As of today, the highly anticipated Sinclair and Tribune TV merger is dead. According to a lawsuit filed by Tribune against Sinclair it accuses Sinclair of not giving its all to make the merger happen
According to the lawsuit Sinclair “committed to use its reasonable best efforts to obtain regulatory approval as promptly as possible,” Tribune said in a statement, but instead “in an effort to maintain control over stations it was obligated to sell, [it] engaged in unnecessarily aggressive and protracted negotiations with [federal regulators].”
“Sinclair’s entire course of conduct has been in blatant violation of the Merger Agreement and, but for Sinclair’s actions, the transaction could have closed long ago,” Tribune said in its lawsuit, according to the statement.
The deal was worth $3.9 billion for Tribune Media and would have added more than 40 stations including KTLA in Los Angeles, WPIX in New York and WGN-TV in Chicago to Sinclairs list of local affiliates. (Tribune also has stakes in the Food Network and job-search website CareerBuilder.)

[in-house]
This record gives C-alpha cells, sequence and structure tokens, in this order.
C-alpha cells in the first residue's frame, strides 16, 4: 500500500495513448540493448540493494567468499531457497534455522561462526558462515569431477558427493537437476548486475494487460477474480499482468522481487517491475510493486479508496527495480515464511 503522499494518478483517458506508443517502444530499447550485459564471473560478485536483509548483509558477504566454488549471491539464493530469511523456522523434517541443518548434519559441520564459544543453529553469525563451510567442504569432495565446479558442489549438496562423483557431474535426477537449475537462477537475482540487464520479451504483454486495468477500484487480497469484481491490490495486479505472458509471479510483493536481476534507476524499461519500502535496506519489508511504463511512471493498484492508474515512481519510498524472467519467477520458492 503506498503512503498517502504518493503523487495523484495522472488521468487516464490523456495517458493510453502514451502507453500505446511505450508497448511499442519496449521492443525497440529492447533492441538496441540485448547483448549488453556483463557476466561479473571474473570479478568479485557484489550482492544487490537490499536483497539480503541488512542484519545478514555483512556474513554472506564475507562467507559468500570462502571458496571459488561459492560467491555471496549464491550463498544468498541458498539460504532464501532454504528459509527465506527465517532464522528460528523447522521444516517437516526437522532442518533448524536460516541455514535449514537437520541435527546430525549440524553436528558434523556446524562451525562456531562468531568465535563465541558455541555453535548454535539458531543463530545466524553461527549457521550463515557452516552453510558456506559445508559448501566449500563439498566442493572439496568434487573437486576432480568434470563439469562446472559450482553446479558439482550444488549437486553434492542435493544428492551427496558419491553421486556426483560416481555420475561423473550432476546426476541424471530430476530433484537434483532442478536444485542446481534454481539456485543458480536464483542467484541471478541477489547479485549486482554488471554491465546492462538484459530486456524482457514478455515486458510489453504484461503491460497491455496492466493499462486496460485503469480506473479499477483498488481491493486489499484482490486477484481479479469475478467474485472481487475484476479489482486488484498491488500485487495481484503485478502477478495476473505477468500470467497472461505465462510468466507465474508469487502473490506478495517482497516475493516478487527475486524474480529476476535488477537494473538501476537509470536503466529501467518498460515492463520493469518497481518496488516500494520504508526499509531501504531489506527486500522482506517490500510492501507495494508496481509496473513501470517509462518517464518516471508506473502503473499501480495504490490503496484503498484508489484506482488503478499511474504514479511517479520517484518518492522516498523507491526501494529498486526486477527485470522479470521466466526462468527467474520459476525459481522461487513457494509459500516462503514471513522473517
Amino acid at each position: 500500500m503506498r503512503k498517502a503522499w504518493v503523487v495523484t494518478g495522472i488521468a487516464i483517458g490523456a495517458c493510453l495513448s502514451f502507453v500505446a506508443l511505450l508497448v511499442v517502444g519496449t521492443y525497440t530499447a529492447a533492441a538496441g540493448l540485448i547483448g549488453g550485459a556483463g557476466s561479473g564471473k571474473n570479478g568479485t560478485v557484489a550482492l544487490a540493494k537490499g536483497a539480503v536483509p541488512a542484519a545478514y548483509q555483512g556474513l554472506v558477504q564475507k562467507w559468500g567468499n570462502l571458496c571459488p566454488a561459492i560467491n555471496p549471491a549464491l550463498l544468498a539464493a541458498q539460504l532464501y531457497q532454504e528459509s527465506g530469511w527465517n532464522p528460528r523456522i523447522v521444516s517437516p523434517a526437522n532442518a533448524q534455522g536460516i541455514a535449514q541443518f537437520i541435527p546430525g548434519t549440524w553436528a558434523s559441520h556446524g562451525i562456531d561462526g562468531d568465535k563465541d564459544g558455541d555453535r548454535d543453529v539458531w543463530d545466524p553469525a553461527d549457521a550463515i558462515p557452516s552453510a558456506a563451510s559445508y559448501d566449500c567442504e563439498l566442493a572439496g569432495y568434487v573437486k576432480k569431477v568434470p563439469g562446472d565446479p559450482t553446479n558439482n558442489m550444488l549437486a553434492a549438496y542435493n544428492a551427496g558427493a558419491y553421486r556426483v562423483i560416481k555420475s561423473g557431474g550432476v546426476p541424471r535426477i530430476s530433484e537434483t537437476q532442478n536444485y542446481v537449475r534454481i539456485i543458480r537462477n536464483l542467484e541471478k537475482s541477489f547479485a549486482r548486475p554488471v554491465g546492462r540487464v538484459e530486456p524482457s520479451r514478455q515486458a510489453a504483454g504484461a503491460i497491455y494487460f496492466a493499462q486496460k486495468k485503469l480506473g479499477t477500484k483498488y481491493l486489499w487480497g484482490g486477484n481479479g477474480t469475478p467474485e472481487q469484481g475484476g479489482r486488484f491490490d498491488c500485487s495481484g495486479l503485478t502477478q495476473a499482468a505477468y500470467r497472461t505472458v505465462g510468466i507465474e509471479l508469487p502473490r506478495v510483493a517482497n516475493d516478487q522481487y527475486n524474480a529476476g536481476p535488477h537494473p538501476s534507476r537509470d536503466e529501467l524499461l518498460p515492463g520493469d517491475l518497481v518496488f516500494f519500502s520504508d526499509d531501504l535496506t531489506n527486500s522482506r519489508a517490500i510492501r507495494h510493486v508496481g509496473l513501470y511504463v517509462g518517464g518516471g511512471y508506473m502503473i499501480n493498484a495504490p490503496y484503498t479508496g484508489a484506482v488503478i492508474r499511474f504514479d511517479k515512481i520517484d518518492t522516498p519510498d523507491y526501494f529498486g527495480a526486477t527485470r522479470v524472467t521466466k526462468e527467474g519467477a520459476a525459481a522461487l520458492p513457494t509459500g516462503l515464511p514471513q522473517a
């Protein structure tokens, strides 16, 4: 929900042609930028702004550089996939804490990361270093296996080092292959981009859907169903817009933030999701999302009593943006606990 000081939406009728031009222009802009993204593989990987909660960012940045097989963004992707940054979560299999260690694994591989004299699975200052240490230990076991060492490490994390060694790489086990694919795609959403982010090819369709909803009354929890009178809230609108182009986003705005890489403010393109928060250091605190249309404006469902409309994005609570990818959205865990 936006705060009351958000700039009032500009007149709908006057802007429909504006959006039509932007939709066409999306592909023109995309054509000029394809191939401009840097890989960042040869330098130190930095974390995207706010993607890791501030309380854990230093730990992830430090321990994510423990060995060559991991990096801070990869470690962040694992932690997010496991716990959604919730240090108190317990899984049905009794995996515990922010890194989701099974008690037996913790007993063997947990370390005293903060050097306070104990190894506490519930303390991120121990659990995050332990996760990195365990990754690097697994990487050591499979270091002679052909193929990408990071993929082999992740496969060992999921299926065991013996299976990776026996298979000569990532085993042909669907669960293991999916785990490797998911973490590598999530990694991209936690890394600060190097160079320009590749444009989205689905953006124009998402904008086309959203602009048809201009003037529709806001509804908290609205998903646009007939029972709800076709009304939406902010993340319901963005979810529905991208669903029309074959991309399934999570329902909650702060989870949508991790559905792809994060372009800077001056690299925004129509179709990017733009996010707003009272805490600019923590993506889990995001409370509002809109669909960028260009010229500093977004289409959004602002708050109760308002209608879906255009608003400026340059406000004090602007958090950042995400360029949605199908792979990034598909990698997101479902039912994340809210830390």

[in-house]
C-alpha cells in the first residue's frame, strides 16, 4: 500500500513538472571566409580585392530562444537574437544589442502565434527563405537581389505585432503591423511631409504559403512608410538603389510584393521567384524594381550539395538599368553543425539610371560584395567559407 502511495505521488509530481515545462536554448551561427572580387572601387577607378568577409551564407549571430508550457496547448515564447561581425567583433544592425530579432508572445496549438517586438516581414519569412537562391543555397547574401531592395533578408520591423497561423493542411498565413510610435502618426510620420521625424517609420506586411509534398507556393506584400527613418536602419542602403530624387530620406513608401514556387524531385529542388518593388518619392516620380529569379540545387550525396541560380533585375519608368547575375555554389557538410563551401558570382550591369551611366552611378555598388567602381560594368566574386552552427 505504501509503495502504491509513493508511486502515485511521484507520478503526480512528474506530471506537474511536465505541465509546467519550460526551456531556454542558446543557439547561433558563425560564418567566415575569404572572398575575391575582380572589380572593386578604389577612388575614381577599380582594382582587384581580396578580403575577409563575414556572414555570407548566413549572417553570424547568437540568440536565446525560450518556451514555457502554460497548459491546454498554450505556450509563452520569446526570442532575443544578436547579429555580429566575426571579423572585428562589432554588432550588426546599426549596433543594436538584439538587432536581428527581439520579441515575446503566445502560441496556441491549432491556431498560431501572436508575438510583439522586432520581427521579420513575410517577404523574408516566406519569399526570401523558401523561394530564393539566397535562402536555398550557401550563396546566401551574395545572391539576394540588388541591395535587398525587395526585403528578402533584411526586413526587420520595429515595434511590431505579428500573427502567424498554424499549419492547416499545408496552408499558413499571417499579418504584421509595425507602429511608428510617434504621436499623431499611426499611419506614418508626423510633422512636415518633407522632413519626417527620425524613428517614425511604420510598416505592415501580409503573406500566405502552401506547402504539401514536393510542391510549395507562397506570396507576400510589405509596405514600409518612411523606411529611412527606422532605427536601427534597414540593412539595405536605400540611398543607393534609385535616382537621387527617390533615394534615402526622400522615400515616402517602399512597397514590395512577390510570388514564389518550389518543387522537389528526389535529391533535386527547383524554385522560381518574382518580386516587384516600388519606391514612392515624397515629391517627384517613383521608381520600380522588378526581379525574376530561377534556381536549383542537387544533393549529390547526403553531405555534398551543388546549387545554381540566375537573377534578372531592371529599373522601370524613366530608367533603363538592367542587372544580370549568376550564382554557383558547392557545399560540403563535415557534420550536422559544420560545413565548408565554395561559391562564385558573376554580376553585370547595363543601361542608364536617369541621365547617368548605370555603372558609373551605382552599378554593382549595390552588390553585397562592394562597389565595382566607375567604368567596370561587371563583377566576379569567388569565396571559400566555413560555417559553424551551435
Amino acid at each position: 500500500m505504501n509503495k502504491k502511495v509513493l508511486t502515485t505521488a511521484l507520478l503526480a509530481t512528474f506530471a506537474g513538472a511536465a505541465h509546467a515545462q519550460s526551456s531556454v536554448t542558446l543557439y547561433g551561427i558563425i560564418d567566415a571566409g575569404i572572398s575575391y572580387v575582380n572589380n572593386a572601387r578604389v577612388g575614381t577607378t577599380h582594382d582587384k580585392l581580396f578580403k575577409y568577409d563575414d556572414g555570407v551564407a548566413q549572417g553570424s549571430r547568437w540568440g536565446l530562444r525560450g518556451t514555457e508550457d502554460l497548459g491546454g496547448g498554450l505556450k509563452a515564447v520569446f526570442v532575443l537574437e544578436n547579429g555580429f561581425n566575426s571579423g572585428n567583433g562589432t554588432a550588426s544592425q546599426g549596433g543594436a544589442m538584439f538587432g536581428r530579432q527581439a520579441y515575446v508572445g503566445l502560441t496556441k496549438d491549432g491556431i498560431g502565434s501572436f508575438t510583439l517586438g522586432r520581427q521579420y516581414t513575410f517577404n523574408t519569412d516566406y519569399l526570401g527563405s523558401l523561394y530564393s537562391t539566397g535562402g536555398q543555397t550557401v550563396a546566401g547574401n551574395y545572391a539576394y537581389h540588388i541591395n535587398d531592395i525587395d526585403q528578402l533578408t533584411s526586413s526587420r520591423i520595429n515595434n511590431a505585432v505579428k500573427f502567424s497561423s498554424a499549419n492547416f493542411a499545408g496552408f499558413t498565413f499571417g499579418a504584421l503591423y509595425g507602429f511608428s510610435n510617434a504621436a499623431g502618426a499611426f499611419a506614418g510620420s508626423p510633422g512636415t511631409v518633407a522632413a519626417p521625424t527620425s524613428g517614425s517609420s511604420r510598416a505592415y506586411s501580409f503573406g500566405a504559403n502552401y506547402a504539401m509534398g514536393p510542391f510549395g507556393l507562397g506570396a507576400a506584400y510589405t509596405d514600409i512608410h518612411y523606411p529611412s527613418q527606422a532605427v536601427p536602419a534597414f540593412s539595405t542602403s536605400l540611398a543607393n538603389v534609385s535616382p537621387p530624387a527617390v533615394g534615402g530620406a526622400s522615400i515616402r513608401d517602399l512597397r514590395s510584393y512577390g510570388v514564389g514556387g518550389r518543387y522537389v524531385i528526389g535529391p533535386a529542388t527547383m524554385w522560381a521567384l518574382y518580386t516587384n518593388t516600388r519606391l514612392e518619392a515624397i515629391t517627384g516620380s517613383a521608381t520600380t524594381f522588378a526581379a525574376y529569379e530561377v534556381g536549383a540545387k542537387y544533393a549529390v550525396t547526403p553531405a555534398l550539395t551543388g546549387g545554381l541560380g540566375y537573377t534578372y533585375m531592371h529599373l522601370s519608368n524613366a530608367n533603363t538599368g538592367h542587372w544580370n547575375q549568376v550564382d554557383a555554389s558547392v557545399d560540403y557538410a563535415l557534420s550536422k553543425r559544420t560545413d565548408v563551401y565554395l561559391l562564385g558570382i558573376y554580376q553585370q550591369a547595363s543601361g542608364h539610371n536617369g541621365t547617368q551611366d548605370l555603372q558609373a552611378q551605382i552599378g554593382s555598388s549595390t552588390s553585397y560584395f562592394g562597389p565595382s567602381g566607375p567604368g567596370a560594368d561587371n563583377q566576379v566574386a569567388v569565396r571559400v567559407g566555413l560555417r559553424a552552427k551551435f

Sinclair already has 173 stations around the country, including KENV in Salt Lake City, KOMO in Seattle and WKRC in Cincinnati. The Tribune deal, plus other pending acquisitions, will give Sinclair a total of 233 TV stations. But the Hunt Valley, Maryland-based company had offered to sell some stations to comply with Federal Communications Commission rules.
The deal could still come back together but for now, it looks to be dead.
Source: New York Post
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